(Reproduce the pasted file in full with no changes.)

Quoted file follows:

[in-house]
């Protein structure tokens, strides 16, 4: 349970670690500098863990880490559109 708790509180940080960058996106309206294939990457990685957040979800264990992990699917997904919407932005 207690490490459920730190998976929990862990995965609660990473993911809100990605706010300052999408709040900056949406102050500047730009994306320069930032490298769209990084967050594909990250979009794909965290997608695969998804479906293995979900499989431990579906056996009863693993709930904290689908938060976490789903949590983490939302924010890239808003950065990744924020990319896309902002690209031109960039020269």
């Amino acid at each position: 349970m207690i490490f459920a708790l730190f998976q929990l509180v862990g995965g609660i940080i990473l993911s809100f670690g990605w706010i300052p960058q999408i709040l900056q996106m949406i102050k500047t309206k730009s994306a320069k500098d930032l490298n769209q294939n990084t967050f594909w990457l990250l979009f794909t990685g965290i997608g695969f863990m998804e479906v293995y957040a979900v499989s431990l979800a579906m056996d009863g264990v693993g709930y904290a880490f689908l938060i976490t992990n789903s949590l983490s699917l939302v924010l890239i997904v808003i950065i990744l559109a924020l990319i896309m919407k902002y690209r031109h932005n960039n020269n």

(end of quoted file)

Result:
[in-house]
């Protein structure tokens, strides 16, 4: 349970670690500098863990880490559109 708790509180940080960058996106309206294939990457990685957040979800264990992990699917997904919407932005 207690490490459920730190998976929990862990995965609660990473993911809100990605706010300052999408709040900056949406102050500047730009994306320069930032490298769209990084967050594909990250979009794909965290997608695969998804479906293995979900499989431990579906056996009863693993709930904290689908938060976490789903949590983490939302924010890239808003950065990744924020990319896309902002690209031109960039020269």
């Amino acid at each position: 349970m207690i490490f459920a708790l730190f998976q929990l509180v862990g995965g609660i940080i990473l993911s809100f670690g990605w706010i300052p960058q999408i709040l900056q996106m949406i102050k500047t309206k730009s994306a320069k500098d930032l490298n769209q294939n990084t967050f594909w990457l990250l979009f794909t990685g965290i997608g695969f863990m998804e479906v293995y957040a979900v499989s431990l979800a579906m056996d009863g264990v693993g709930y904290a880490f689908l938060i976490t992990n789903s949590l983490s699917l939302v924010l890239i997904v808003i950065i990744l559109a924020l990319i896309m919407k902002y690209r031109h932005n960039n020269n």